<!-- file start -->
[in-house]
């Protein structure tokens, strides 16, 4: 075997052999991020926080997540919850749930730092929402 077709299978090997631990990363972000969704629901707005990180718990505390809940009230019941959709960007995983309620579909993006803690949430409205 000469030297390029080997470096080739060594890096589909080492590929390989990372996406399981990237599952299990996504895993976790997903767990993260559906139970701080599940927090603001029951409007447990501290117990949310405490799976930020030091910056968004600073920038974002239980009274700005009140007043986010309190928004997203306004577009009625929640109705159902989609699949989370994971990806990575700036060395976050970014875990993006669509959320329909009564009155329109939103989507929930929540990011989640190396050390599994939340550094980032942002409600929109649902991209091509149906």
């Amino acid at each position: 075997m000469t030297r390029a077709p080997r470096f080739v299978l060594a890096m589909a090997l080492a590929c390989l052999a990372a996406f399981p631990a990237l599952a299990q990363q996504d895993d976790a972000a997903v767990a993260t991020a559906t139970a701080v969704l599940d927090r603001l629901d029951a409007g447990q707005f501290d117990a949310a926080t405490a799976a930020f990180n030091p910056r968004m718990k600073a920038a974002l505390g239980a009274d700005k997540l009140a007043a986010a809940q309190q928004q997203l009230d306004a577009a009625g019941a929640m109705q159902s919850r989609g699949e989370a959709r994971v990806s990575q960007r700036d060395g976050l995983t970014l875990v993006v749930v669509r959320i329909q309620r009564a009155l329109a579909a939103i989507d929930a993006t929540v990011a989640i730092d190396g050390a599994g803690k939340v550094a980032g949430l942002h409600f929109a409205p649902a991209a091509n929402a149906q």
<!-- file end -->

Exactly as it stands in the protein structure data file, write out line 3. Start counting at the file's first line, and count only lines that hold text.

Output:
């Amino acid at each position: 075997m000469t030297r390029a077709p080997r470096f080739v299978l060594a890096m589909a090997l080492a590929c390989l052999a990372a996406f399981p631990a990237l599952a299990q990363q996504d895993d976790a972000a997903v767990a993260t991020a559906t139970a701080v969704l599940d927090r603001l629901d029951a409007g447990q707005f501290d117990a949310a926080t405490a799976a930020f990180n030091p910056r968004m718990k600073a920038a974002l505390g239980a009274d700005k997540l009140a007043a986010a809940q309190q928004q997203l009230d306004a577009a009625g019941a929640m109705q159902s919850r989609g699949e989370a959709r994971v990806s990575q960007r700036d060395g976050l995983t970014l875990v993006v749930v669509r959320i329909q309620r009564a009155l329109a579909a939103i989507d929930a993006t929540v990011a989640i730092d190396g050390a599994g803690k939340v550094a980032g949430l942002h409600f929109a409205p649902a991209a091509n929402a149906q």